Wine and Food Diary of Giles MacDonogh

Austrian Wines

Written by Giles MacDonogh

Austrian Wines

Posted: 2nd July 2018

It has been a while since I have been in Vienna for the biennial Vievinum wine fair and a lot of things have changed in Austria. New appellations have emerged, but there is more and more spin-marketing and attempts to brand the unbrandable; also the approaches to certain grape varieties has altered, and not always for the best. Without a definite programme, I decided the most useful approach was to dip in among the very many growers I have known these past twenty-seven years, and see where they were now. In several cases the fresh, young grower of the early nineties has transmogrified into a stouter, greyer figure, cut more in the image of myself; in others the father has passed on the reins to a son or daughter and now confines himself to the day-to-day work in the vines, or has possibly taken a suitcase of cash and headed for the hills or the Riviera!

One estate where the son has been in charge for several years now, is Austria’s most famous: F X Pichler in Loiben in the Wachau. Now visitors to the fair must try to distract Lukas Pichler’s attention to taste the wines. They are famously hard to assess in their youth. None of the 2017 wines was ready. Some were brimming with CO2, the others largely inchoate. At the top end the Kellerberg Grüner Veltliner Smaragd was showing signs of life, and the Riesling Steinertal was an absolute delight. The Loibenberg was less easy to judge, but then came ‘Unendlich’ (Infinite) and the Riesling from the Kellerberg and finally Grüner Veltliner ‘M’ which was suitably massive. Time will tell, but if their track record is anything to go by, they will surely be magnificent.

The 2017s from the Wachau failed to impress me as much as they have in some years. The younger Emmerich Knoll’s wines (the new generation has also been in the hot seat for some years) seemed a little less sensational than they were but I loved the Riesling Smaragd from Ried Schütt. Franz Hirtzberger is a reference for Grüner Veltliner. The Axpoint Smaragd had varietal character at least but the benchmark Honivogl was slighter than I recalled. There was a gorgeous 2017 Riesling Smaragd from Ried Setzen, however. This new ephemerality seems to have affected Prager too, whose wines were formerly colossal and now seem but a shadow of their former selves. Is the model for these lighter wines Germany?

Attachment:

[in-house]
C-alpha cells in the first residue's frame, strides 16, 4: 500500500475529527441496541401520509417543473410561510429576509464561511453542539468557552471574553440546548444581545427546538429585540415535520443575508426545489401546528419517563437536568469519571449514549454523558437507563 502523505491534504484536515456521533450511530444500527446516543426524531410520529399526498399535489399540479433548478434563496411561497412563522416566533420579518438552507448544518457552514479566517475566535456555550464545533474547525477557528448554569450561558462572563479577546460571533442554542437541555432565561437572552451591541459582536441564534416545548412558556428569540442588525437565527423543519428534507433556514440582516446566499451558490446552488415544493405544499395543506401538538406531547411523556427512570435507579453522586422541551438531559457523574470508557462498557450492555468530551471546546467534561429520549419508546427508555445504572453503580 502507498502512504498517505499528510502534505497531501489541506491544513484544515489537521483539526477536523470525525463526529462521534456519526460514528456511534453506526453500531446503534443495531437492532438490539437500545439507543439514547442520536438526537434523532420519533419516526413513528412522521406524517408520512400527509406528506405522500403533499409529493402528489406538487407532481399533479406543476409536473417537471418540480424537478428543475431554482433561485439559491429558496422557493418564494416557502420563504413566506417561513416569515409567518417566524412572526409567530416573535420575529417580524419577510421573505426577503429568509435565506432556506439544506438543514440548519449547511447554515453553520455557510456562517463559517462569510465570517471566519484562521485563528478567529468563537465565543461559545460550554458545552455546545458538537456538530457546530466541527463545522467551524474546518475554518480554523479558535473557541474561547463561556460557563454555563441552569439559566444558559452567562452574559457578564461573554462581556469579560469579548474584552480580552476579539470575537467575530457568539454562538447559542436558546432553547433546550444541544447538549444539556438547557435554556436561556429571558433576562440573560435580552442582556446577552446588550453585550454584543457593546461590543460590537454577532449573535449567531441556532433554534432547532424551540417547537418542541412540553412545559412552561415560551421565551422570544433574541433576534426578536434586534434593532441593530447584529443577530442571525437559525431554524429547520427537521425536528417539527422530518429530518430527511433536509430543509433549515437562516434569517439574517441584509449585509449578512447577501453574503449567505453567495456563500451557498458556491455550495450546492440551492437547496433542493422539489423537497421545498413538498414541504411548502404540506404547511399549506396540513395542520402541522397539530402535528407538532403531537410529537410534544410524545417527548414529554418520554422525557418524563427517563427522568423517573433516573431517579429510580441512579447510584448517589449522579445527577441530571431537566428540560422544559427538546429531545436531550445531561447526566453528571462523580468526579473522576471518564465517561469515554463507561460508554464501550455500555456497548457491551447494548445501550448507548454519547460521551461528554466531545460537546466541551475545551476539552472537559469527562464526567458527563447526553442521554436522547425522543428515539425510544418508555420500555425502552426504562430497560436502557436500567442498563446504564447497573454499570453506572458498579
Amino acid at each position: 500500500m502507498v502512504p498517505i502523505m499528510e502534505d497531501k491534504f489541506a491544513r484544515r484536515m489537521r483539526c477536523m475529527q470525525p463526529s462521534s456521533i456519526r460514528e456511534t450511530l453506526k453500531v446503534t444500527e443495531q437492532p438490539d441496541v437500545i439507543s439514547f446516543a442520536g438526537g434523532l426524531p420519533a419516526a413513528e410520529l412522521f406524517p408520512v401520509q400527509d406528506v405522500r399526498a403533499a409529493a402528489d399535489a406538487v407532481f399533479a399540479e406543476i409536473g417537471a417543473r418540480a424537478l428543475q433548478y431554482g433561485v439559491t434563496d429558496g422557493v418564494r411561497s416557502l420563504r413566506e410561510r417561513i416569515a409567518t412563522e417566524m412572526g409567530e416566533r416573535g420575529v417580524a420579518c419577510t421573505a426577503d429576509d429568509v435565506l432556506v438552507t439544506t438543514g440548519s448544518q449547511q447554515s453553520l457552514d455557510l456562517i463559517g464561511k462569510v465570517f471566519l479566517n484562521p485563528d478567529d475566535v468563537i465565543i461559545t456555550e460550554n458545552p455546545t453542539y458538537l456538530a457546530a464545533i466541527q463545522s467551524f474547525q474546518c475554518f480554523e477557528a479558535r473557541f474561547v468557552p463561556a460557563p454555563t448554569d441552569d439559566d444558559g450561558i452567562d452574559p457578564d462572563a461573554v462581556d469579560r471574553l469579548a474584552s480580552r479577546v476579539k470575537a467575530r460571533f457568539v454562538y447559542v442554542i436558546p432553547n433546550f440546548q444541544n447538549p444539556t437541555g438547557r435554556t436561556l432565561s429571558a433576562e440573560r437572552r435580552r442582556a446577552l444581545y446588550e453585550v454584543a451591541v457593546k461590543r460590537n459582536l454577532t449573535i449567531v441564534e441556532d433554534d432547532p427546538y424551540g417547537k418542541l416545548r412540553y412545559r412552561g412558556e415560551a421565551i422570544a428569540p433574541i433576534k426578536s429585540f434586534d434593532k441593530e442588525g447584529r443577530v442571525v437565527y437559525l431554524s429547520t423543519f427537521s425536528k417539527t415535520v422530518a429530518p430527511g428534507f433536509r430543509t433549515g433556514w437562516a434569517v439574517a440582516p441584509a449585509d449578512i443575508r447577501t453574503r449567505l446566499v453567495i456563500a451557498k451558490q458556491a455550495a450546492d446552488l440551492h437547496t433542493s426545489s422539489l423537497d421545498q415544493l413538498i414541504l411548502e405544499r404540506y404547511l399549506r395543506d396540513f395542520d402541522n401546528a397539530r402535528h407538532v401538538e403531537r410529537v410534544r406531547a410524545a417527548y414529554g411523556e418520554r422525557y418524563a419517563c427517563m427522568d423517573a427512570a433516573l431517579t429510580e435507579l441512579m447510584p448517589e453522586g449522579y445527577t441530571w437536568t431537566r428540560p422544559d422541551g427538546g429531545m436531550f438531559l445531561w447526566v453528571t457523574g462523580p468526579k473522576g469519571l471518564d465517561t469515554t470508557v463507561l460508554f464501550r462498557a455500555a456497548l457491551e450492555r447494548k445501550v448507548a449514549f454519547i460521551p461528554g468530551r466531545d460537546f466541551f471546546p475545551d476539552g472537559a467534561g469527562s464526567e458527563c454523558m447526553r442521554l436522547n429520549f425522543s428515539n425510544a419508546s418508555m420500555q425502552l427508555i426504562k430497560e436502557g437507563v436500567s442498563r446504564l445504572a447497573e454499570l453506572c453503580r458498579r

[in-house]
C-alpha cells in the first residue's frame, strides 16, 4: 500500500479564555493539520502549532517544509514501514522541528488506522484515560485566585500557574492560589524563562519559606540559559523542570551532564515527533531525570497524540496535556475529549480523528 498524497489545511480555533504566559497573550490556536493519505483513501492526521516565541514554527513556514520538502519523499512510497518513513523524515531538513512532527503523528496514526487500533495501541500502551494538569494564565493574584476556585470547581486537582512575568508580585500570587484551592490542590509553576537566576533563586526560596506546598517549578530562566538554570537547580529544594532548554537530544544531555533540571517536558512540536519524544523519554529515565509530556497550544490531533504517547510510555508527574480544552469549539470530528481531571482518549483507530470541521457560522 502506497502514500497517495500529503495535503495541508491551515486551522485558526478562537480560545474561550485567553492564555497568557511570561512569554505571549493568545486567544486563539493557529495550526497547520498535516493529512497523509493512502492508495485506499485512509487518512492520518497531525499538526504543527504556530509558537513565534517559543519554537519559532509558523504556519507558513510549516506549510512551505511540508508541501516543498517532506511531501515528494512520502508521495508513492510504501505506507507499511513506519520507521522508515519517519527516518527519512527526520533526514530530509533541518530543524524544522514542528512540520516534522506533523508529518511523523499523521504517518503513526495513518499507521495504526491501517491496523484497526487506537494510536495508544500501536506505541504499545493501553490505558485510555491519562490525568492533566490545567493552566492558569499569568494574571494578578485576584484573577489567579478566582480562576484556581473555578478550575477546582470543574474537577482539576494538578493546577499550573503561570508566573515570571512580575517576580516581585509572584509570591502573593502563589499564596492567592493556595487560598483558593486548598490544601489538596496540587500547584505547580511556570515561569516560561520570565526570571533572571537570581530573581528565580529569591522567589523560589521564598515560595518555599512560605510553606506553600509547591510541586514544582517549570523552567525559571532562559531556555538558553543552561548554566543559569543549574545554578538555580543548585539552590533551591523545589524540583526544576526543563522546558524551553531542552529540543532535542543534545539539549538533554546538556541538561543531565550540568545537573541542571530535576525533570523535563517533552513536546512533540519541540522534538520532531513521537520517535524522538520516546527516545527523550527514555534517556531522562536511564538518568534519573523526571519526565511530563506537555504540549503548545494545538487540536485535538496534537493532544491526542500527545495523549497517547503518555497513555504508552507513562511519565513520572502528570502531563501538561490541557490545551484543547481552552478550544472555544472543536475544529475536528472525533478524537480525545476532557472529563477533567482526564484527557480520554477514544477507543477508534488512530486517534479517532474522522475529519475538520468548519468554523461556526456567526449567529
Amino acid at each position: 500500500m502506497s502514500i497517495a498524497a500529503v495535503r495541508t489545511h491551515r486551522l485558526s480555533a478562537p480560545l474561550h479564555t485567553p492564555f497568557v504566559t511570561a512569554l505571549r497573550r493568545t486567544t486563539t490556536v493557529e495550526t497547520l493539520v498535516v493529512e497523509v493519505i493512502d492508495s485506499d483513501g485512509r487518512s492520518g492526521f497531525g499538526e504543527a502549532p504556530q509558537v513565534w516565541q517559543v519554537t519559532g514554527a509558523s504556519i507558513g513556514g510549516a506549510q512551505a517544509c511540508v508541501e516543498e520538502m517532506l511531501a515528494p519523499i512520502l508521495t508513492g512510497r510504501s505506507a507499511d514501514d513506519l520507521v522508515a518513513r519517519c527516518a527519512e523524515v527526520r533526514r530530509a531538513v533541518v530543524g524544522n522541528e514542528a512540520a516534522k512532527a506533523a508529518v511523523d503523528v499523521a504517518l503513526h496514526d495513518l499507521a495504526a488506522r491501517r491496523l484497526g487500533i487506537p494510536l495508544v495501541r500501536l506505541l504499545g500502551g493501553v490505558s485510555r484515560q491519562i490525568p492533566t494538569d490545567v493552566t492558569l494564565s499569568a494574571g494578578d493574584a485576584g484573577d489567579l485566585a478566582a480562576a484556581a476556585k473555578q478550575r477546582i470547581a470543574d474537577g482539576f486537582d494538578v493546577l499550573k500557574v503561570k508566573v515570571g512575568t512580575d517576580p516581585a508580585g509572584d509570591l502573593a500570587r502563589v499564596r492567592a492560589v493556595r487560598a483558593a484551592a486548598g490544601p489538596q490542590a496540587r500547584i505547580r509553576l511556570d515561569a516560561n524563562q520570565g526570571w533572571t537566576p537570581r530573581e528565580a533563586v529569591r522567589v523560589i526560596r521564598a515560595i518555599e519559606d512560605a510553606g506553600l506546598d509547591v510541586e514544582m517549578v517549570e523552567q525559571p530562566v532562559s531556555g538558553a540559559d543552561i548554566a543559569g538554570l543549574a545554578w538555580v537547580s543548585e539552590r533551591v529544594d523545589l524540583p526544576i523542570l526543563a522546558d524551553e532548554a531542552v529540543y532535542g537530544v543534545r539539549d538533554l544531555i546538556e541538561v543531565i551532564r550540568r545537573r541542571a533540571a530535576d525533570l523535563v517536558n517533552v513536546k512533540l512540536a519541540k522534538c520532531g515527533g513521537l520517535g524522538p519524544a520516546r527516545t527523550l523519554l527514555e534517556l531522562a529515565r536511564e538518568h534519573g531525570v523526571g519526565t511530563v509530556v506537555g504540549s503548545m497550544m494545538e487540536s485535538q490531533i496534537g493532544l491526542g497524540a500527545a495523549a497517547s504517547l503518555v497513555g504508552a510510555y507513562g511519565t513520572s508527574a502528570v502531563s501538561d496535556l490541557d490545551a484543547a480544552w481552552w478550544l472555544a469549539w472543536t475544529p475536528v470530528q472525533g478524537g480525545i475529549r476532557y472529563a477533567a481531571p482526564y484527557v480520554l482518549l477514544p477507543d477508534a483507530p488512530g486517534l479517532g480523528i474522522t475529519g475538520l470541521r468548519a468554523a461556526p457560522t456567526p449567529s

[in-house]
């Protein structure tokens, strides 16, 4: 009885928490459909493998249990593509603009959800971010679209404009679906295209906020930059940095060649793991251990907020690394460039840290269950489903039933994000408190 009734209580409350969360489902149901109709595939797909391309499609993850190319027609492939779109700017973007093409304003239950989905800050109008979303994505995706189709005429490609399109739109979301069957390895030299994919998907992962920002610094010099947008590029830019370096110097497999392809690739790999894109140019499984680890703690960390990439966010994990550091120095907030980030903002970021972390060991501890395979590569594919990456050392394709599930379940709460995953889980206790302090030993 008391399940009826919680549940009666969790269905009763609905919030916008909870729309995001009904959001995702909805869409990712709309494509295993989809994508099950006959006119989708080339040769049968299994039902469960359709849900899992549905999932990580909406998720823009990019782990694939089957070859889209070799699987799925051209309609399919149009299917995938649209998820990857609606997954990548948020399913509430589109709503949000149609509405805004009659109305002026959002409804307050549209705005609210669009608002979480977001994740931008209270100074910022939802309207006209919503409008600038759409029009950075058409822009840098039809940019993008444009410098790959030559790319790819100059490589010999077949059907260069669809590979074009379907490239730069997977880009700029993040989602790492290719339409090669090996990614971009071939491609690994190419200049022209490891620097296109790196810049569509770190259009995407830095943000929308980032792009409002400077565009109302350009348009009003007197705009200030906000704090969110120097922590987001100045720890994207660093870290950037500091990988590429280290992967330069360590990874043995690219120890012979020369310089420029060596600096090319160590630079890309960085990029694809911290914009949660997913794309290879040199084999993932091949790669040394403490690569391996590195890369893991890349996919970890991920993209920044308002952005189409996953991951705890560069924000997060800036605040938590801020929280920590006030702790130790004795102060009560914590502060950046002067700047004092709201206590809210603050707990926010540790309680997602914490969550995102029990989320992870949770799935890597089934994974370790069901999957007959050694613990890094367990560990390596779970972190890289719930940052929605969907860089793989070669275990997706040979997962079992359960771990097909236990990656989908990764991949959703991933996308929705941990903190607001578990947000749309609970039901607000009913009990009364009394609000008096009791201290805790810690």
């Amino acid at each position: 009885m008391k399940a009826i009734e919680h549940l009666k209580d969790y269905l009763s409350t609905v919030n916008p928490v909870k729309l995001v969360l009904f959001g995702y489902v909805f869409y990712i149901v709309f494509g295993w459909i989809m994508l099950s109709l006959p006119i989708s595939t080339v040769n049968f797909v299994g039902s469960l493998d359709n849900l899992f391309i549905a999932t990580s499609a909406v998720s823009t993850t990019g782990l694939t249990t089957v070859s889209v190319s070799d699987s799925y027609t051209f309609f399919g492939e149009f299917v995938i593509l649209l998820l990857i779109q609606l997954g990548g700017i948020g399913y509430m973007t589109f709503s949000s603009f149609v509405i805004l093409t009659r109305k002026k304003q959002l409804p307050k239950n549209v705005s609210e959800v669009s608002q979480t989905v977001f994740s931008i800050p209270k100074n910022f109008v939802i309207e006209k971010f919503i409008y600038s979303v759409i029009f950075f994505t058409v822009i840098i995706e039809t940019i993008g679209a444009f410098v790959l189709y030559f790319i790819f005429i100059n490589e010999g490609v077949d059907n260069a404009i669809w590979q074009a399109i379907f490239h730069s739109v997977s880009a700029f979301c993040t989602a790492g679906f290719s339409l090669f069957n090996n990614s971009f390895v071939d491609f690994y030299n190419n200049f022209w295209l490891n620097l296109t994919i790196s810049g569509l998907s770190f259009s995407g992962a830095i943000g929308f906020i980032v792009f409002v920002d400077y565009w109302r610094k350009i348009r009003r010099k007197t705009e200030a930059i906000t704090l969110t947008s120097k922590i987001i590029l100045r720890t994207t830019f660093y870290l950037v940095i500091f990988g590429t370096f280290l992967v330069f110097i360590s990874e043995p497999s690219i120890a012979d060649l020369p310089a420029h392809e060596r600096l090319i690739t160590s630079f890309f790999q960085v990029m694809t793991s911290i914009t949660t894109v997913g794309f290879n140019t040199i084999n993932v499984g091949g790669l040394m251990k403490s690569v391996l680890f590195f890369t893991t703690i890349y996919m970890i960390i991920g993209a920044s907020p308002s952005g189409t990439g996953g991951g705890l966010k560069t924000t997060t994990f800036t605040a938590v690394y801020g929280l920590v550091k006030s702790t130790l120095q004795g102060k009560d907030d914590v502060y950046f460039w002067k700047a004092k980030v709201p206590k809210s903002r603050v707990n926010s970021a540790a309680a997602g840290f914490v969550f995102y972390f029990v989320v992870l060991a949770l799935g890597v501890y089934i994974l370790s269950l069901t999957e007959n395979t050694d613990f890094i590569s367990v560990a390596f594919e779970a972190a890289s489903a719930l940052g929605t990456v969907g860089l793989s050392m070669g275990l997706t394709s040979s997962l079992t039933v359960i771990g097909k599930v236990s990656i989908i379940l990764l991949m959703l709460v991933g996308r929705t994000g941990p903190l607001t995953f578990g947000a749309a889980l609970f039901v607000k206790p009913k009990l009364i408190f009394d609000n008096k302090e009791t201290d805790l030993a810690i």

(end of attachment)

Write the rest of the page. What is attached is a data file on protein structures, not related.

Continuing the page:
I went to see Rudi Pichler, whose wines I have always admired. They are wound up as tightly as clocks. There was a lovely Weissburgunder from Kollmütz, the grape that should have been number two in the Wachau, and a fine Grüner Veltliner from the same. The best of the Grüner Veltliner Smaragds was from Achleiten; the loveliest of the Rieslings from Kirchweg. Erich Krutzler of Pichler-Krutzler is F X Pichler’s son-in-law. The 2017 Rieslings were far better than the Veltliners although I liked the Klostersatz. Look out for the Kellerberg, Loibnerberg and In der Wand – a ‘cru’ marketed by Erich alone.

Leaving the Wachau I feel a particular affection for the Weingut Thierry-Weber from the time when my children were still small. They rescued us from forlornly wandering down a country lane looking for a dinner and delivered us to a well-provisioned Weingasse containing a clutch of Heurige inns. Much more than that: they picked us up later and delivered us to the cage outside Krems where we had been lodged. I like the wines too, the simple, powerful Grüner Veltliners and Rieslings that grow on the sand and loess soils to the east of Krems, although I am sceptical of the need to flavour them with oak casks. The youngest vines appealed to me most: a Kremser Veltliner 2017 with proper varietal character and a Riesling from Ried Gebling from the same year that had a pretty peachiness.

My hard time with the formerly wonderful wines of Bründlmayer continues. This chiefly affects the Grüner Veltliners that have become evanescent – I can only assume – in an attempt to pursue lightness and elegance. I can’t help feeling that they have collared the wrong horse, and that Grüner Veltliner is neither of these things. I have loved Veltliner in my time, but she is a country wench, an ‘Amaryllis’ more at home in a rustic kitchen than an urban salon. These new-style Veltliners are dressing her up to play a role she cannot act. Once again I have to say they would have been better off with Weissburgunder.